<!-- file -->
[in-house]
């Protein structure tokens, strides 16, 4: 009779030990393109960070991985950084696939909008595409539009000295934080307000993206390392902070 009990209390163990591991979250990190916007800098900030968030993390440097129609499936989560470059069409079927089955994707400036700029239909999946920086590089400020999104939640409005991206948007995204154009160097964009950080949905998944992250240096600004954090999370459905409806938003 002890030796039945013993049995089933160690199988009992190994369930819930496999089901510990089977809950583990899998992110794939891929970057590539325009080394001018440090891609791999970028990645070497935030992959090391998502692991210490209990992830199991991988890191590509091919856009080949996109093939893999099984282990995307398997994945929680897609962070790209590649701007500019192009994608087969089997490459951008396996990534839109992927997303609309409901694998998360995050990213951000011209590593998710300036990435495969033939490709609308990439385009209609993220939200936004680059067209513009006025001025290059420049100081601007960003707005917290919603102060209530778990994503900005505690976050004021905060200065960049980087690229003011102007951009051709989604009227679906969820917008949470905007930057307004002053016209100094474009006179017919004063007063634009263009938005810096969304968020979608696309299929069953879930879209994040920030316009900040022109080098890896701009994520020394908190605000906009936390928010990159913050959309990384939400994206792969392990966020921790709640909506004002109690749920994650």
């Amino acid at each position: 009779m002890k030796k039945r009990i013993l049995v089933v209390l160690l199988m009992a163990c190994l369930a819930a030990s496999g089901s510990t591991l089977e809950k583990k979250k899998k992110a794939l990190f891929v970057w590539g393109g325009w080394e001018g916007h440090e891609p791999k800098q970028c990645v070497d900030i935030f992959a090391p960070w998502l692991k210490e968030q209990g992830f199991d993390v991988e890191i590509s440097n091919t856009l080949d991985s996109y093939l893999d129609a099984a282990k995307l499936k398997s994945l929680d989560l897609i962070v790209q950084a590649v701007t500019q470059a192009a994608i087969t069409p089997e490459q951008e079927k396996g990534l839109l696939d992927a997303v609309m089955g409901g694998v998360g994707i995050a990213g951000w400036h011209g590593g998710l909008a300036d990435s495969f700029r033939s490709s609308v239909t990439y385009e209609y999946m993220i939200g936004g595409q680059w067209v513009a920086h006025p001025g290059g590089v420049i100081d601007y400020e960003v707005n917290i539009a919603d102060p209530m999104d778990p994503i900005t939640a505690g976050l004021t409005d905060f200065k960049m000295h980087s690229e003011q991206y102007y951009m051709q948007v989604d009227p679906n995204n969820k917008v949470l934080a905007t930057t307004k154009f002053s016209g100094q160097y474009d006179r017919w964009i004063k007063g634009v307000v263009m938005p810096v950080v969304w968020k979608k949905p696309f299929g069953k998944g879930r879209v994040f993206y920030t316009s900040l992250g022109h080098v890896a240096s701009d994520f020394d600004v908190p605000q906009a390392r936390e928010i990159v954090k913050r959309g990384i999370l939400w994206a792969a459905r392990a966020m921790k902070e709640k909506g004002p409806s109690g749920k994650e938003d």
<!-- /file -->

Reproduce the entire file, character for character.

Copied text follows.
[in-house]
């Protein structure tokens, strides 16, 4: 009779030990393109960070991985950084696939909008595409539009000295934080307000993206390392902070 009990209390163990591991979250990190916007800098900030968030993390440097129609499936989560470059069409079927089955994707400036700029239909999946920086590089400020999104939640409005991206948007995204154009160097964009950080949905998944992250240096600004954090999370459905409806938003 002890030796039945013993049995089933160690199988009992190994369930819930496999089901510990089977809950583990899998992110794939891929970057590539325009080394001018440090891609791999970028990645070497935030992959090391998502692991210490209990992830199991991988890191590509091919856009080949996109093939893999099984282990995307398997994945929680897609962070790209590649701007500019192009994608087969089997490459951008396996990534839109992927997303609309409901694998998360995050990213951000011209590593998710300036990435495969033939490709609308990439385009209609993220939200936004680059067209513009006025001025290059420049100081601007960003707005917290919603102060209530778990994503900005505690976050004021905060200065960049980087690229003011102007951009051709989604009227679906969820917008949470905007930057307004002053016209100094474009006179017919004063007063634009263009938005810096969304968020979608696309299929069953879930879209994040920030316009900040022109080098890896701009994520020394908190605000906009936390928010990159913050959309990384939400994206792969392990966020921790709640909506004002109690749920994650």
């Amino acid at each position: 009779m002890k030796k039945r009990i013993l049995v089933v209390l160690l199988m009992a163990c190994l369930a819930a030990s496999g089901s510990t591991l089977e809950k583990k979250k899998k992110a794939l990190f891929v970057w590539g393109g325009w080394e001018g916007h440090e891609p791999k800098q970028c990645v070497d900030i935030f992959a090391p960070w998502l692991k210490e968030q209990g992830f199991d993390v991988e890191i590509s440097n091919t856009l080949d991985s996109y093939l893999d129609a099984a282990k995307l499936k398997s994945l929680d989560l897609i962070v790209q950084a590649v701007t500019q470059a192009a994608i087969t069409p089997e490459q951008e079927k396996g990534l839109l696939d992927a997303v609309m089955g409901g694998v998360g994707i995050a990213g951000w400036h011209g590593g998710l909008a300036d990435s495969f700029r033939s490709s609308v239909t990439y385009e209609y999946m993220i939200g936004g595409q680059w067209v513009a920086h006025p001025g290059g590089v420049i100081d601007y400020e960003v707005n917290i539009a919603d102060p209530m999104d778990p994503i900005t939640a505690g976050l004021t409005d905060f200065k960049m000295h980087s690229e003011q991206y102007y951009m051709q948007v989604d009227p679906n995204n969820k917008v949470l934080a905007t930057t307004k154009f002053s016209g100094q160097y474009d006179r017919w964009i004063k007063g634009v307000v263009m938005p810096v950080v969304w968020k979608k949905p696309f299929g069953k998944g879930r879209v994040f993206y920030t316009s900040l992250g022109h080098v890896a240096s701009d994520f020394d600004v908190p605000q906009a390392r936390e928010i990159v954090k913050r959309g990384i999370l939400w994206a792969a459905r392990a966020m921790k902070e709640k909506g004002p409806s109690g749920k994650e938003d």